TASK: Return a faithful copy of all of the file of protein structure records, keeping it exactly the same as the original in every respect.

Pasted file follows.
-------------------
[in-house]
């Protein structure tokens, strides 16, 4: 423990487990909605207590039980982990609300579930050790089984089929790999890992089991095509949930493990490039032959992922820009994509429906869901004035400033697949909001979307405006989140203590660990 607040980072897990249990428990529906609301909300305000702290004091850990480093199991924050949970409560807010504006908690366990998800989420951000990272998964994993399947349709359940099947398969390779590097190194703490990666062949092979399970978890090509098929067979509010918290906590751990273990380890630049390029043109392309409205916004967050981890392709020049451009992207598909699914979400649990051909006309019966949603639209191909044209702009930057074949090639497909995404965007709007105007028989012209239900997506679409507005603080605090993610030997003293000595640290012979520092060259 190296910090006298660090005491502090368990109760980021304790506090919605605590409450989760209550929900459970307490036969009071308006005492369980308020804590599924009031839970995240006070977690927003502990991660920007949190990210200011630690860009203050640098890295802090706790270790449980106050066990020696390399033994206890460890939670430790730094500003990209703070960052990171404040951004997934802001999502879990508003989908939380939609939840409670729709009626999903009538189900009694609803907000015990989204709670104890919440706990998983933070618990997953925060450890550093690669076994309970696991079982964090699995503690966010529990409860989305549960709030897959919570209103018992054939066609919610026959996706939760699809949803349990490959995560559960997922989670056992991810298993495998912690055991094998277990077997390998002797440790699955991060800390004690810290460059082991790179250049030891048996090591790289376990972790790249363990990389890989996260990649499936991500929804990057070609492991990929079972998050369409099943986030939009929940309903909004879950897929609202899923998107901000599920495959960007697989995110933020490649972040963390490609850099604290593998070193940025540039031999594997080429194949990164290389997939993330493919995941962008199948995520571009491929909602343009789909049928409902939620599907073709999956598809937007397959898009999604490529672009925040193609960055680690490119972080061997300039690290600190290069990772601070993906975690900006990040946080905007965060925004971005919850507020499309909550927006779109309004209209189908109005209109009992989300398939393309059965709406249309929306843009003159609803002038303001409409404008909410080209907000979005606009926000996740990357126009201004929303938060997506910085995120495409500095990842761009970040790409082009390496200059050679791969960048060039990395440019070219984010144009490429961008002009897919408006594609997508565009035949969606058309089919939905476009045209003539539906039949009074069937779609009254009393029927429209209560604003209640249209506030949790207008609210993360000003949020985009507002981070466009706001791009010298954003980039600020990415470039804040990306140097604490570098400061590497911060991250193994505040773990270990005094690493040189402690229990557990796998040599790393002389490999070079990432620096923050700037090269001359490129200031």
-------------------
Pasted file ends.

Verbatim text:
[in-house]
């Protein structure tokens, strides 16, 4: 423990487990909605207590039980982990609300579930050790089984089929790999890992089991095509949930493990490039032959992922820009994509429906869901004035400033697949909001979307405006989140203590660990 607040980072897990249990428990529906609301909300305000702290004091850990480093199991924050949970409560807010504006908690366990998800989420951000990272998964994993399947349709359940099947398969390779590097190194703490990666062949092979399970978890090509098929067979509010918290906590751990273990380890630049390029043109392309409205916004967050981890392709020049451009992207598909699914979400649990051909006309019966949603639209191909044209702009930057074949090639497909995404965007709007105007028989012209239900997506679409507005603080605090993610030997003293000595640290012979520092060259 190296910090006298660090005491502090368990109760980021304790506090919605605590409450989760209550929900459970307490036969009071308006005492369980308020804590599924009031839970995240006070977690927003502990991660920007949190990210200011630690860009203050640098890295802090706790270790449980106050066990020696390399033994206890460890939670430790730094500003990209703070960052990171404040951004997934802001999502879990508003989908939380939609939840409670729709009626999903009538189900009694609803907000015990989204709670104890919440706990998983933070618990997953925060450890550093690669076994309970696991079982964090699995503690966010529990409860989305549960709030897959919570209103018992054939066609919610026959996706939760699809949803349990490959995560559960997922989670056992991810298993495998912690055991094998277990077997390998002797440790699955991060800390004690810290460059082991790179250049030891048996090591790289376990972790790249363990990389890989996260990649499936991500929804990057070609492991990929079972998050369409099943986030939009929940309903909004879950897929609202899923998107901000599920495959960007697989995110933020490649972040963390490609850099604290593998070193940025540039031999594997080429194949990164290389997939993330493919995941962008199948995520571009491929909602343009789909049928409902939620599907073709999956598809937007397959898009999604490529672009925040193609960055680690490119972080061997300039690290600190290069990772601070993906975690900006990040946080905007965060925004971005919850507020499309909550927006779109309004209209189908109005209109009992989300398939393309059965709406249309929306843009003159609803002038303001409409404008909410080209907000979005606009926000996740990357126009201004929303938060997506910085995120495409500095990842761009970040790409082009390496200059050679791969960048060039990395440019070219984010144009490429961008002009897919408006594609997508565009035949969606058309089919939905476009045209003539539906039949009074069937779609009254009393029927429209209560604003209640249209506030949790207008609210993360000003949020985009507002981070466009706001791009010298954003980039600020990415470039804040990306140097604490570098400061590497911060991250193994505040773990270990005094690493040189402690229990557990796998040599790393002389490999070079990432620096923050700037090269001359490129200031």